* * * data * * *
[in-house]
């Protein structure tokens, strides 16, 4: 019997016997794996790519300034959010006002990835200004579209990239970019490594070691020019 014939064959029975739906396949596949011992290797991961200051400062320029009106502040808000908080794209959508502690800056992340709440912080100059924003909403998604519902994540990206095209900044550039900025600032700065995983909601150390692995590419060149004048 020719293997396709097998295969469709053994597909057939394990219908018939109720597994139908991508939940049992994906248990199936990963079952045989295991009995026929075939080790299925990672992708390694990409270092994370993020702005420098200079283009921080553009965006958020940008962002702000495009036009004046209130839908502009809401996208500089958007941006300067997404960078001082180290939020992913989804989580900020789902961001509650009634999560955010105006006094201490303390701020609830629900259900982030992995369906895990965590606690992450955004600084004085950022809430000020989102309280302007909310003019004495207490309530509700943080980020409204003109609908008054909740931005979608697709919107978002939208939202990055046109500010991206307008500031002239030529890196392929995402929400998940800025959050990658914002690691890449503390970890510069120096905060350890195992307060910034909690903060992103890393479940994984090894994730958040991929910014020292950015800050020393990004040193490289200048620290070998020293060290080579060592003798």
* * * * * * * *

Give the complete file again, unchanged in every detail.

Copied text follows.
[in-house]
């Protein structure tokens, strides 16, 4: 019997016997794996790519300034959010006002990835200004579209990239970019490594070691020019 014939064959029975739906396949596949011992290797991961200051400062320029009106502040808000908080794209959508502690800056992340709440912080100059924003909403998604519902994540990206095209900044550039900025600032700065995983909601150390692995590419060149004048 020719293997396709097998295969469709053994597909057939394990219908018939109720597994139908991508939940049992994906248990199936990963079952045989295991009995026929075939080790299925990672992708390694990409270092994370993020702005420098200079283009921080553009965006958020940008962002702000495009036009004046209130839908502009809401996208500089958007941006300067997404960078001082180290939020992913989804989580900020789902961001509650009634999560955010105006006094201490303390701020609830629900259900982030992995369906895990965590606690992450955004600084004085950022809430000020989102309280302007909310003019004495207490309530509700943080980020409204003109609908008054909740931005979608697709919107978002939208939202990055046109500010991206307008500031002239030529890196392929995402929400998940800025959050990658914002690691890449503390970890510069120096905060350890195992307060910034909690903060992103890393479940994984090894994730958040991929910014020292950015800050020393990004040193490289200048620290070998020293060290080579060592003798």